Normally, a Receiver situation arises in cases involving a business problem or lawsuit, bankruptcy or foreclosure. In certain instances, a Receiver is requested to be appointed in cases involving a divorce, estate, guardianship or trustee situations, including but not limited to cases for the benefit of minor children.
With cases involving a nervous creditor, or in a case in connection with a lawsuit, a Plaintiff’s attorney may request the judge to appoint a Receiver to manage or protect the condition or value of the assets. The Receiver oversees and takes care of the ‘assets’, under the supervision and direction of the Court.
Ultimately, the Receiver works under the direct orders and supervision of the Court. The Court orders are specific as to the duties and responsibilities of each Receiver assignment. The Receiver works independently of all other parties, reporting only to the appointing Judge.
Ideally, a Receiver would work to protect or even improve or increase the value and condition of the property assets. However, many times these assignments offer limited resources, liquidity or cash flow. In those situations, the Receiver works within the limits of available funds and resources to protect and maintain the property assets until the property is sold, or the court directs and settles the disposition of the assets.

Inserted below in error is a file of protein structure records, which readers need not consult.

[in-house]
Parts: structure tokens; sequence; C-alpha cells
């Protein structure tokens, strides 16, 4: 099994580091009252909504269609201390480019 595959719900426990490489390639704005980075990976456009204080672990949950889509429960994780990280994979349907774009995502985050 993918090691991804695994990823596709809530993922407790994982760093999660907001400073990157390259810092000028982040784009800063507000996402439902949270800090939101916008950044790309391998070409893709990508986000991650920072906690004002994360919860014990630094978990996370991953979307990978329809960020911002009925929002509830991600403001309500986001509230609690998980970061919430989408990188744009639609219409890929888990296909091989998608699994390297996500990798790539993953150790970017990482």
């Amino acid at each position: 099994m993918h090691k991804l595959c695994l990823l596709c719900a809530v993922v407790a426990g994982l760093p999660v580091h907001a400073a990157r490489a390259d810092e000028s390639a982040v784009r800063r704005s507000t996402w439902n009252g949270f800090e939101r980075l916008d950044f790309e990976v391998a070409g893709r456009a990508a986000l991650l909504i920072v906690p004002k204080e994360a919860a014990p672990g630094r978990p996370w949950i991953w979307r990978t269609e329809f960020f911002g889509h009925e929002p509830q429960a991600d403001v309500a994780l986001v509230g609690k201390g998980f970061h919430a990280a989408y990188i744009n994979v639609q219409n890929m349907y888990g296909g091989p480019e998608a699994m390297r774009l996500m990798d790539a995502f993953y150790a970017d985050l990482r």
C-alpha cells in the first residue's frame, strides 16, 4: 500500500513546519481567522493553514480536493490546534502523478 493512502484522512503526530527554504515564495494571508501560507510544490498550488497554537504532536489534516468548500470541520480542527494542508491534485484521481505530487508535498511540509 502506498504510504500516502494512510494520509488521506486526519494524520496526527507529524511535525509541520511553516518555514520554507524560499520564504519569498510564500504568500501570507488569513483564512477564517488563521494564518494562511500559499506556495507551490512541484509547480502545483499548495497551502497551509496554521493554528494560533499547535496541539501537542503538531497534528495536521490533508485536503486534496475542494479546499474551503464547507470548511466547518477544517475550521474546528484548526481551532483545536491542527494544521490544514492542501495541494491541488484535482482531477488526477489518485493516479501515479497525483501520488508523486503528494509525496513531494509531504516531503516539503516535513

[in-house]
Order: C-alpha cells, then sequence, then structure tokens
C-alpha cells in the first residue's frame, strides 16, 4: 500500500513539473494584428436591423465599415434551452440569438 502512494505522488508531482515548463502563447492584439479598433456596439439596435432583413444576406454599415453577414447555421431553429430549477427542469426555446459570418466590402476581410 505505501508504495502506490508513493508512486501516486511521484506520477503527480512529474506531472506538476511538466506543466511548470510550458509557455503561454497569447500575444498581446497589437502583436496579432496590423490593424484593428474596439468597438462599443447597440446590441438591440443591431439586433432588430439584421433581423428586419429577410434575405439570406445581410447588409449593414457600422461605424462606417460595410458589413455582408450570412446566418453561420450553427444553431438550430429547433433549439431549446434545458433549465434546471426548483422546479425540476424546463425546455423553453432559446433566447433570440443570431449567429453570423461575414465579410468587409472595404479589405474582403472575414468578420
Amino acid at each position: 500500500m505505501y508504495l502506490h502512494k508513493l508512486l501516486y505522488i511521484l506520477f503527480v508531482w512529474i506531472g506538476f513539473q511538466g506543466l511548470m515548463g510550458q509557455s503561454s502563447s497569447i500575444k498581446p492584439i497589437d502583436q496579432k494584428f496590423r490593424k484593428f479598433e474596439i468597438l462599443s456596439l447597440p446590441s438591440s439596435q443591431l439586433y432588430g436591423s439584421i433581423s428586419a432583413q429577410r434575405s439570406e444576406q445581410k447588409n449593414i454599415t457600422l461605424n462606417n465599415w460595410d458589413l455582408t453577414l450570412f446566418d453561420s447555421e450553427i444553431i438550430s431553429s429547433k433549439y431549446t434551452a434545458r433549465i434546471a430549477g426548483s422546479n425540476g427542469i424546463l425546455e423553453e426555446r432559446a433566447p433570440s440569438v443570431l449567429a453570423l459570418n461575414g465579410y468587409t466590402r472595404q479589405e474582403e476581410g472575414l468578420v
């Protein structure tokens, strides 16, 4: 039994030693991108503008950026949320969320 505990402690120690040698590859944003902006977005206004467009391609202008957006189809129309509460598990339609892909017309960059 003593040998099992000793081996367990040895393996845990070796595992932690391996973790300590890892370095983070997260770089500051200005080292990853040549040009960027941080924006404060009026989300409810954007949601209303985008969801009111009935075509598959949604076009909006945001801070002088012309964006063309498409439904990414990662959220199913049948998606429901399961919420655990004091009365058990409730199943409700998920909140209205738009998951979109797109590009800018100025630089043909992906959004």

Black’s Law Dictionary defines
“Receiver: An indifferent person between the parties to a cause, appointed by the court to receive and preserve the property or fund in litigation, and receive its rents, issues, and profits, and apply or dispose of them at the discretion of the court when it does not seem reasonable that either party should hold them. Or, where a party is incompetent to do so, as in the case of an infant. The remedy of the appointment of a receiver is one of the very oldest in the court of chancery (equity), and is founded on the inadequacy of another remedy to be obtained in the ordinary court of jurisdiction (law).”
Webster’s NewWorld Dictionary defines
“Receiver (Ri ce ver) n. ) Law one appointed by a court to administer or hold in trust property in bankruptcy or in a lawsuit”
“Receivership (Re.cei.ver.ship) n. Law 2. the state of being administered or held by a receiver”
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